Now that Appellate Judge Rob Lineberger has lived a long and fruitful life, what would you say is his crowning achievement? Uhhh-huh-huh...he saw naked people.
A revealing portrait of an artist and his subjects
If Haley Joel Osment's character in The Sixth Sense had turned to you and said "I see naked people…" you could assume he'd been watching director/producer Arlene Donnelly Nelson's documentary Naked World. Her subject, contemporary artist Spencer Tunick, wants you to see naked people. Thousands of them. And if you watch this movie, you will.
Oh boy. I really wanted to open the "porn or art" can of worms today. Put unease at rest; if Naked World makes one thing clear, it's that Spencer's photographs are not about porn. So watch all the naked people with a clear conscience.
The murkier question is whether Tunick is a legitimate artist or a ballsy, exploitative con man. Actually, with respect to his numerous dissenters, I think the better question is whether Tunick will be considered a great contemporary artist ten years from now or simply as a decent photographer with a novel idea who became briefly popular.
Let's backtrack a moment. Spencer Tunick is a guerilla-cum-legitimate photographer who puts naked people into unusual formations and snaps away. His best works feature thousands of nude forms undulating like waves on the pavement of Montreal, or forming new terrain on a river bank in Melbourne. Like an edgy Anne Geddes, Spencer recasts the human form. Arlene Donnelly Nelson and a skeleton crew follow Spencer around the globe during his "Nude Adrift" project, during which Spencer attempts to photograph nudes on all seven continents in as many major cities as possible. In terms of pure logistics alone, this is an ambitious documentary project.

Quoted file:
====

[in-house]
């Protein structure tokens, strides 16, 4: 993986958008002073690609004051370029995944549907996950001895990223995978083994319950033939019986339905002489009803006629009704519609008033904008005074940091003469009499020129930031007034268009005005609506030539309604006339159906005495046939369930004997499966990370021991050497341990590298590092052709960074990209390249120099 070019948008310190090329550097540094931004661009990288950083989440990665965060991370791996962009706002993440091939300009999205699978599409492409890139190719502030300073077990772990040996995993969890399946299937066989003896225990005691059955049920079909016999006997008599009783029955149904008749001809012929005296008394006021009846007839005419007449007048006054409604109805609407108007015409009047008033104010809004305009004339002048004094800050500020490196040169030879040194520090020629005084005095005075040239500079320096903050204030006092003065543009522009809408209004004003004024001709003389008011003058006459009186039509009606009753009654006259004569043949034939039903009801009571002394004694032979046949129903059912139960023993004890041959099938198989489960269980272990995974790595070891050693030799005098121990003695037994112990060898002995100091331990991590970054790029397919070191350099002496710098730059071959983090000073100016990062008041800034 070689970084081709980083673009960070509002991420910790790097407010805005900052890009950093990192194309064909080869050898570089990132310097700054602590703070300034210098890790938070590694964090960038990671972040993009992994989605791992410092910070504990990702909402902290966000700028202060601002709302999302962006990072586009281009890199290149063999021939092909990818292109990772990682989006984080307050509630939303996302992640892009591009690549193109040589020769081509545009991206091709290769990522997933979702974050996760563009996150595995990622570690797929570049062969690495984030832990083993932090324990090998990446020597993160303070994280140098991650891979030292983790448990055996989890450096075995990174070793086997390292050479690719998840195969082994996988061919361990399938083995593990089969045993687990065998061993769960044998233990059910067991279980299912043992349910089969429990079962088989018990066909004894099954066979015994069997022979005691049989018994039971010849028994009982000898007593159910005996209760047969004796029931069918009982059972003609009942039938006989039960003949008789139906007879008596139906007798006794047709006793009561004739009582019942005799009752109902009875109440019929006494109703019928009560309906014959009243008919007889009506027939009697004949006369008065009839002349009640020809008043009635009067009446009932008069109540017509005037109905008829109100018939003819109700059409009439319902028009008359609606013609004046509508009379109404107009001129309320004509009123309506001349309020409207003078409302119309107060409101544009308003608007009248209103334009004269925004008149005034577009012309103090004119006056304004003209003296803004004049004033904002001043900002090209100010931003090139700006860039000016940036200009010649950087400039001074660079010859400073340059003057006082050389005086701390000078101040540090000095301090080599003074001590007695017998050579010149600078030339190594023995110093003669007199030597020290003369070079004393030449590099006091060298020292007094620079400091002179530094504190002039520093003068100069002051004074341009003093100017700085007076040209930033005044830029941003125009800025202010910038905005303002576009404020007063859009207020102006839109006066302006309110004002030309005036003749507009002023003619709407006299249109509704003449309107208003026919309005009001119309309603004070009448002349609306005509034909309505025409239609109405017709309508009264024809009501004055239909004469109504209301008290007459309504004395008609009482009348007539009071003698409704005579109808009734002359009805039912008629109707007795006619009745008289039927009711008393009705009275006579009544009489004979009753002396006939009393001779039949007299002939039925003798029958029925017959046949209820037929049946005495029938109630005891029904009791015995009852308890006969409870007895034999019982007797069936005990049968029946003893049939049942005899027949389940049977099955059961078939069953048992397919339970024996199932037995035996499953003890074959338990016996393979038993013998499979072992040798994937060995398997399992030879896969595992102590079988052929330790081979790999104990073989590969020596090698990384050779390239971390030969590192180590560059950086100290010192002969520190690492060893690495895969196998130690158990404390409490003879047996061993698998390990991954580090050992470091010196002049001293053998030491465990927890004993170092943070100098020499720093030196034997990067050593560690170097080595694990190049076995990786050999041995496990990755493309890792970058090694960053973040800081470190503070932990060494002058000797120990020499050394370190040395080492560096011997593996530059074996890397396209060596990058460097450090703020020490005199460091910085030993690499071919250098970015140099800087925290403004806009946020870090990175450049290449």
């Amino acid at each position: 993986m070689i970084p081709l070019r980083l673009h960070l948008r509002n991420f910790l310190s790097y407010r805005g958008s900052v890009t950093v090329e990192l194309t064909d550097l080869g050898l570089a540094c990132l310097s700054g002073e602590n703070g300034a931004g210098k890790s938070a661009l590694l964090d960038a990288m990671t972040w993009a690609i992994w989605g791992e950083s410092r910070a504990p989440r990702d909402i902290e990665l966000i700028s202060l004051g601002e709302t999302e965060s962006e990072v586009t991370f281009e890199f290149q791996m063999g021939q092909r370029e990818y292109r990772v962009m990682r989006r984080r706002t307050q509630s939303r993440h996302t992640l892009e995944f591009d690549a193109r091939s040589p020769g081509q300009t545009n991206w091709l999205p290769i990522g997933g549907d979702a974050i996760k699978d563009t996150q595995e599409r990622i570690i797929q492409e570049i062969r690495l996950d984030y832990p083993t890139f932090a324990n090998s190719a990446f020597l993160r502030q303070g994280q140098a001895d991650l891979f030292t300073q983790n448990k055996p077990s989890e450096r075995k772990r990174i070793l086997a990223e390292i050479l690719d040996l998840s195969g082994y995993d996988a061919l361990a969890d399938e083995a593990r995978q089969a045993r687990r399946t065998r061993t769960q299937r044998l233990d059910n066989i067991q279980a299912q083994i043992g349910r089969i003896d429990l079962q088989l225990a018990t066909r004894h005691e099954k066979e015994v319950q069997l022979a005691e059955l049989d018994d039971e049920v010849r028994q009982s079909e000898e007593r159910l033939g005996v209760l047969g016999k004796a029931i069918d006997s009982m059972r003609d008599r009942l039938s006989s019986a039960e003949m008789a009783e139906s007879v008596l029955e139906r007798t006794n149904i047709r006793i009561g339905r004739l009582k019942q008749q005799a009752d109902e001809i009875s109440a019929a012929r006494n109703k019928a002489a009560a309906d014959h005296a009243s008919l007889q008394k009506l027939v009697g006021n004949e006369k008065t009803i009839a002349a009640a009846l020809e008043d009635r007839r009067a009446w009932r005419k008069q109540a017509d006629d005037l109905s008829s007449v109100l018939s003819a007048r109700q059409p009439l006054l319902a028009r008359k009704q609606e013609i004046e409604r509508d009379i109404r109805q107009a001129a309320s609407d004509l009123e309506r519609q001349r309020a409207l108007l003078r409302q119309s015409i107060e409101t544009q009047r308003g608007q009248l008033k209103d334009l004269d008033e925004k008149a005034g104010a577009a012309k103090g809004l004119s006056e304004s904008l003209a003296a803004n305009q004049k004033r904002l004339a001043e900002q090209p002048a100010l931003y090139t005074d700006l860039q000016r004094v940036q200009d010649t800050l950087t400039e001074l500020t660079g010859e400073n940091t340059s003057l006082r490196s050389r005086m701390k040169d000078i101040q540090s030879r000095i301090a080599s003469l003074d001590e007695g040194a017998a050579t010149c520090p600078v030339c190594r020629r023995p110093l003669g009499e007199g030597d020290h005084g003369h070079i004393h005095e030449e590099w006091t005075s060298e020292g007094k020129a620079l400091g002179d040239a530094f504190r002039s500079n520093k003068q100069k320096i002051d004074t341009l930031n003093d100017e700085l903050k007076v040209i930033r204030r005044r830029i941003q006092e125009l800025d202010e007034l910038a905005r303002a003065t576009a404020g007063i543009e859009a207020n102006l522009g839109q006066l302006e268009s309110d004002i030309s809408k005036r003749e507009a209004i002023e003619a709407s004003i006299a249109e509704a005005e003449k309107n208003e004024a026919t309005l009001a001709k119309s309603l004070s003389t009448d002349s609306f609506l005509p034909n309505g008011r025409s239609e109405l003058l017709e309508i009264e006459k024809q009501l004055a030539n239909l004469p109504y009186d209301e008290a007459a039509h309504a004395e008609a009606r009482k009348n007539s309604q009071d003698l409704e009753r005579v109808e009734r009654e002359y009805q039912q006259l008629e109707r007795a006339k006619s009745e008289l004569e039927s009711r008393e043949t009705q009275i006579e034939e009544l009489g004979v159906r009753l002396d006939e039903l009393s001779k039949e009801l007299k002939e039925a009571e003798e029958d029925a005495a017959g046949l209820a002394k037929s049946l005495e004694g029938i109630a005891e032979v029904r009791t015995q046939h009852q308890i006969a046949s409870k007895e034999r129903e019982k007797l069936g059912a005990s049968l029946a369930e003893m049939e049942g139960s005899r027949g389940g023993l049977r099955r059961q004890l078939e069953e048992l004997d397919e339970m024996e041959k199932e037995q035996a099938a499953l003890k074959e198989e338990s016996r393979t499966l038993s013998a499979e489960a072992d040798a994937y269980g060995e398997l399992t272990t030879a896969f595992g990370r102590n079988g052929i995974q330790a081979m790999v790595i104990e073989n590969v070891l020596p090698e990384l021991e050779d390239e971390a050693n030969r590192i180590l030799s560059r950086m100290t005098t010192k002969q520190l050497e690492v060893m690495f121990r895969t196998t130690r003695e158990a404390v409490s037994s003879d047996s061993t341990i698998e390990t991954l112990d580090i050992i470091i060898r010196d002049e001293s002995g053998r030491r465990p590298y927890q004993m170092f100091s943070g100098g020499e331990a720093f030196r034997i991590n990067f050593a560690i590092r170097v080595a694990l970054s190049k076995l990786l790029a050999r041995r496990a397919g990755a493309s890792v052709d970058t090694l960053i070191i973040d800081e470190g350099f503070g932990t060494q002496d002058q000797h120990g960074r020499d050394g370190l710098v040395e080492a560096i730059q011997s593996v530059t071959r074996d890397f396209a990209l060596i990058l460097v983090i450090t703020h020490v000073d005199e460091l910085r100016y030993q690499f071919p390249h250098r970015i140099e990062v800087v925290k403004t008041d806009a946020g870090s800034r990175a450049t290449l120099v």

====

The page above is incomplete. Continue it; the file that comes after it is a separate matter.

Donnelly Nelson's film is intrinsically tied to Spencer and his project. Tunick is not so much a photographer as an installation artist. Installations can be purely conceptual, such as Claes Oldenburg's perfectly rectangular hole in the ground refilled with the remixed dirt, or they can be visual, such as Christo's huge swaths of fabric covering Central Park. In Tunick's case, an installation consists of thousands of urbanites shedding their clothes and huddling together on cold pavement to make a statement.
That statement is at the heart of Tunick's work and Naked World. Is Spencer's statement "Hey look! I can get 2,000 people to drop trou in Melbourne!"? Or is it something deeper, something artistic, about the dehumanizing effect of miles of concrete or the self expression of repressed urbanites?
Tunick himself is frustratingly mute on the subject. Donnelly Nelson takes every opportunity she can to record Spencer talking about his statement, but the ineloquent Tunick rarely rises to the occasion. Donnelly Nelson makes up for it by interviewing dozens of his models, delving into why they posed nude for him and how it made them feel. The overwhelming refrain is that posing nude for Spencer unlocked a sense of freedom and gave them peace with their own bodies. The large installations almost always end in bursts of spontaneous cheering. The people involved tell you that Spencer Tunick is a transformative artist, and that the pictures are secondary.